The Sizzle and The Steak

10 Simple Rules of web design:

  1. Quick to load: Pages (especially the home page) should load in 5 seconds or less, even on a dial-up modem.
  2. Quick to understand: The user should understand what a company does -- and whether its something he needs -- within 5 seconds
  3. Easy to navigate: Logical structure, and clear labeling.
  4. Useful Content: The user is looking for answers. Give them.
  5. Compatibility: Pages should adhere to standards and work on all browsers, including older versions on slower computers.
  6. Multimedia with a purpose: Use of audio, video, and interactive multimedia should be used only when it serves a purpose, never just for the sake of design.
  7. Flash and Frames: Use of Flash™ and the use of frames prevent can search engines from being able to find the content of your page. Fewer people find you. Also, people can't bookmark specific content within your page. Use them only when they serve a purpose.
  8. Universal accessibility: Design sites to be used by all people. Text-based content, use of ALT tags, and well thought-out layout all support compatibility with speech programs for the blind.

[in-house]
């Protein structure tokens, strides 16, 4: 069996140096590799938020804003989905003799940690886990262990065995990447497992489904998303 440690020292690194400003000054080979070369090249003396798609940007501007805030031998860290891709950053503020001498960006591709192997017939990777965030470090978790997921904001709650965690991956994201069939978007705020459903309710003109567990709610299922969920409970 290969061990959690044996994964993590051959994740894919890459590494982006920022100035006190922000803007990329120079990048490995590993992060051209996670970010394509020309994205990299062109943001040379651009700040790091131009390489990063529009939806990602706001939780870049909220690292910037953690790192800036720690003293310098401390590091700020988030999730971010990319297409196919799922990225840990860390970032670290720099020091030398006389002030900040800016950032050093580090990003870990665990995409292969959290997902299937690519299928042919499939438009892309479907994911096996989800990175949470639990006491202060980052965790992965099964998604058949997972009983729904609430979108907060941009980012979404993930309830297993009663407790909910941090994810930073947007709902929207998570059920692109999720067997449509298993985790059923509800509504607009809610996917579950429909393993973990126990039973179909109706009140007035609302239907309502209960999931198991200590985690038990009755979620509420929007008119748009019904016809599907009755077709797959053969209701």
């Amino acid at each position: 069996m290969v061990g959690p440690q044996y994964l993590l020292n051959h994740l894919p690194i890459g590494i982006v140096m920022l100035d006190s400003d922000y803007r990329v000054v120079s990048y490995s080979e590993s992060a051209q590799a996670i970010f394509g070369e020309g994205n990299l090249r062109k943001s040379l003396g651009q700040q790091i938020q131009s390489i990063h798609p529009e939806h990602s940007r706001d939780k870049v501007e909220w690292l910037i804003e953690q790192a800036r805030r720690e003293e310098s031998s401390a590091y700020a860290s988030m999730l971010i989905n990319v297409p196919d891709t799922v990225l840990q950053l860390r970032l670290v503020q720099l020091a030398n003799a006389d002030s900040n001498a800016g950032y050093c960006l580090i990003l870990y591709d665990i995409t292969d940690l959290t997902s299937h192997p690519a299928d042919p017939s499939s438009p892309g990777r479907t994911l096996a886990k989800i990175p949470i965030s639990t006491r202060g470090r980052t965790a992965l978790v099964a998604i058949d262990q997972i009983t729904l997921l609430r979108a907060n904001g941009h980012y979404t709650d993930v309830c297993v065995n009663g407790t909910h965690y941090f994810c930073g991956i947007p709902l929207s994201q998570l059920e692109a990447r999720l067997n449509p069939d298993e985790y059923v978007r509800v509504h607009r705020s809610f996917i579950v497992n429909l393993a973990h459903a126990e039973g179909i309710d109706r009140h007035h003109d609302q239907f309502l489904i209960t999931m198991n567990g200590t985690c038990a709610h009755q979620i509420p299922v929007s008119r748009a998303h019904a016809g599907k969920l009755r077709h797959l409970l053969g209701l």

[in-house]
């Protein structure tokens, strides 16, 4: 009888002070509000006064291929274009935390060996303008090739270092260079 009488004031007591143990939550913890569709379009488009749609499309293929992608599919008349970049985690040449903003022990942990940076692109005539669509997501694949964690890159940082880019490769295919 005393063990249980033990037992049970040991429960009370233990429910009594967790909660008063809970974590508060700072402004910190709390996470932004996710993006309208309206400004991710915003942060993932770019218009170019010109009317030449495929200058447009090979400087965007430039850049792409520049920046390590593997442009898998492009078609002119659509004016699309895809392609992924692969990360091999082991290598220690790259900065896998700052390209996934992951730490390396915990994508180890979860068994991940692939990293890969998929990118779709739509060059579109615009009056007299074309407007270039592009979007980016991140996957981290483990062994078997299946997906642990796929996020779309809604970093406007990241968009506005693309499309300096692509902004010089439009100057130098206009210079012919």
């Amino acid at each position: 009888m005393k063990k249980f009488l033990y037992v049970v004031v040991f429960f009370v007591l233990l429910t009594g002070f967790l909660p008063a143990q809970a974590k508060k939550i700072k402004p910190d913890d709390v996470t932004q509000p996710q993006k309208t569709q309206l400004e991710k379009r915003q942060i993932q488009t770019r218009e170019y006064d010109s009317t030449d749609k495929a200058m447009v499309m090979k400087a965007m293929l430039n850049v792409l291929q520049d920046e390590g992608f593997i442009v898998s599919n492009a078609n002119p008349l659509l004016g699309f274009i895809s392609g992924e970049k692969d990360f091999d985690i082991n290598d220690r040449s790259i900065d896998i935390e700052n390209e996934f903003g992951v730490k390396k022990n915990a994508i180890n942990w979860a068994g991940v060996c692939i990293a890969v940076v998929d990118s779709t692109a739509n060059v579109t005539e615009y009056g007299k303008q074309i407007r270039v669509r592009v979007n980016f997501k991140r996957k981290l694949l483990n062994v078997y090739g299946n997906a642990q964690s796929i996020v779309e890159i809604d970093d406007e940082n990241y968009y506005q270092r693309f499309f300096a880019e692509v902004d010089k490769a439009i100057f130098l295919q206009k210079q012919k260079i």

9. Search Engine Optimization: The days are gone when piling keywords in META tags would help you rank on search engines. Today the rules are much more complicated. There are ever-changing ways to boost your placement in search engines, but the best method remains the same: have lots of relevant, well-written content on your site.
  10. Make it look good: Sure, usability comes first. But its gotta look professional!

The old maxim from the world of advertising tells us “Sell the sizzle, not the steak.” But on the web, users are hungry for steak

People go to the web looking for answers. They go to the web looking for information. And they want to be able to find it. They have specific questions. If the answers aren’t there, if the answers aren’t fast, and if the answers aren’t easy to find, they’re going to go to someone else’s site for the answers. And someone else is going to get their business.

A truly useful site will be remembered, will be bookmarked, and will be visited again. People will tell other people, and add links from their own sites. More people will use the site. And users will become customers.

But sizzle is important too. The best sites are an effective mix of steak and sizzle. Attractive, innovative design helps communicate a level of professionalism. But sizzle should never get in the way of making the site useful, easy to use, and quick to view.